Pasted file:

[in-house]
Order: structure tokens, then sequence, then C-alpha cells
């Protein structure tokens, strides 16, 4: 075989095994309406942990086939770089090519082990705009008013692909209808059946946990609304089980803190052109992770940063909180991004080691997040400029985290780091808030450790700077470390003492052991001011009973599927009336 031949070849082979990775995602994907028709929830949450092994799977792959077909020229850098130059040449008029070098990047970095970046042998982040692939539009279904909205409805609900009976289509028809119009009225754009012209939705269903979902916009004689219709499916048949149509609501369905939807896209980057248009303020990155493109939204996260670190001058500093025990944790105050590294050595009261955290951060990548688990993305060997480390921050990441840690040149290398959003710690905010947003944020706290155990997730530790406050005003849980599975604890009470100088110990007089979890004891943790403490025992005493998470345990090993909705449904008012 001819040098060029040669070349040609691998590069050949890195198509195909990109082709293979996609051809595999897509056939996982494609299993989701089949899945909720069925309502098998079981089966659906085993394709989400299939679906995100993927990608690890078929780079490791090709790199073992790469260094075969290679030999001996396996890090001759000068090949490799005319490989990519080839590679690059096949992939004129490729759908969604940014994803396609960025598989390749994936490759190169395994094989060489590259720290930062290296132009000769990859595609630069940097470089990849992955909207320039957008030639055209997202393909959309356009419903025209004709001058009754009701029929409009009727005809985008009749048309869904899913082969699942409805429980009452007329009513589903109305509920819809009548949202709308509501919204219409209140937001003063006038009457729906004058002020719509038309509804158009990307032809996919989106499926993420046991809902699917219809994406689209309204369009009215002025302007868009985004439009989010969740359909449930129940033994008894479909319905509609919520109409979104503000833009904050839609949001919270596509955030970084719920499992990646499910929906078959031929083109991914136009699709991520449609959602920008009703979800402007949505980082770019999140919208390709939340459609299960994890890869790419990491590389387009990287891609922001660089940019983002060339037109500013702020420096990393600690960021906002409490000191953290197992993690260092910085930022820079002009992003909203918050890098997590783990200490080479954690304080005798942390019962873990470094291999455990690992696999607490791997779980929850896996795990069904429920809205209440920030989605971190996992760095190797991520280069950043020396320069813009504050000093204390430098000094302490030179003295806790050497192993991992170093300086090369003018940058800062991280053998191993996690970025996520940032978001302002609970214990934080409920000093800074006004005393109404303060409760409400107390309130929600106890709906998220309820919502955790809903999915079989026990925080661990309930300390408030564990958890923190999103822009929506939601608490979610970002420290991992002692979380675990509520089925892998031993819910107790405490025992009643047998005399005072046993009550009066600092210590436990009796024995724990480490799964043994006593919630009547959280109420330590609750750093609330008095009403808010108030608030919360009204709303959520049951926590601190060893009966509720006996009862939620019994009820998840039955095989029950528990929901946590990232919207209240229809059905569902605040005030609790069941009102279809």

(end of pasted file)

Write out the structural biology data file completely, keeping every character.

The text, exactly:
[in-house]
Order: structure tokens, then sequence, then C-alpha cells
């Protein structure tokens, strides 16, 4: 075989095994309406942990086939770089090519082990705009008013692909209808059946946990609304089980803190052109992770940063909180991004080691997040400029985290780091808030450790700077470390003492052991001011009973599927009336 031949070849082979990775995602994907028709929830949450092994799977792959077909020229850098130059040449008029070098990047970095970046042998982040692939539009279904909205409805609900009976289509028809119009009225754009012209939705269903979902916009004689219709499916048949149509609501369905939807896209980057248009303020990155493109939204996260670190001058500093025990944790105050590294050595009261955290951060990548688990993305060997480390921050990441840690040149290398959003710690905010947003944020706290155990997730530790406050005003849980599975604890009470100088110990007089979890004891943790403490025992005493998470345990090993909705449904008012 001819040098060029040669070349040609691998590069050949890195198509195909990109082709293979996609051809595999897509056939996982494609299993989701089949899945909720069925309502098998079981089966659906085993394709989400299939679906995100993927990608690890078929780079490791090709790199073992790469260094075969290679030999001996396996890090001759000068090949490799005319490989990519080839590679690059096949992939004129490729759908969604940014994803396609960025598989390749994936490759190169395994094989060489590259720290930062290296132009000769990859595609630069940097470089990849992955909207320039957008030639055209997202393909959309356009419903025209004709001058009754009701029929409009009727005809985008009749048309869904899913082969699942409805429980009452007329009513589903109305509920819809009548949202709308509501919204219409209140937001003063006038009457729906004058002020719509038309509804158009990307032809996919989106499926993420046991809902699917219809994406689209309204369009009215002025302007868009985004439009989010969740359909449930129940033994008894479909319905509609919520109409979104503000833009904050839609949001919270596509955030970084719920499992990646499910929906078959031929083109991914136009699709991520449609959602920008009703979800402007949505980082770019999140919208390709939340459609299960994890890869790419990491590389387009990287891609922001660089940019983002060339037109500013702020420096990393600690960021906002409490000191953290197992993690260092910085930022820079002009992003909203918050890098997590783990200490080479954690304080005798942390019962873990470094291999455990690992696999607490791997779980929850896996795990069904429920809205209440920030989605971190996992760095190797991520280069950043020396320069813009504050000093204390430098000094302490030179003295806790050497192993991992170093300086090369003018940058800062991280053998191993996690970025996520940032978001302002609970214990934080409920000093800074006004005393109404303060409760409400107390309130929600106890709906998220309820919502955790809903999915079989026990925080661990309930300390408030564990958890923190999103822009929506939601608490979610970002420290991992002692979380675990509520089925892998031993819910107790405490025992009643047998005399005072046993009550009066600092210590436990009796024995724990480490799964043994006593919630009547959280109420330590609750750093609330008095009403808010108030608030919360009204709303959520049951926590601190060893009966509720006996009862939620019994009820998840039955095989029950528990929901946590990232919207209240229809059905569902605040005030609790069941009102279809």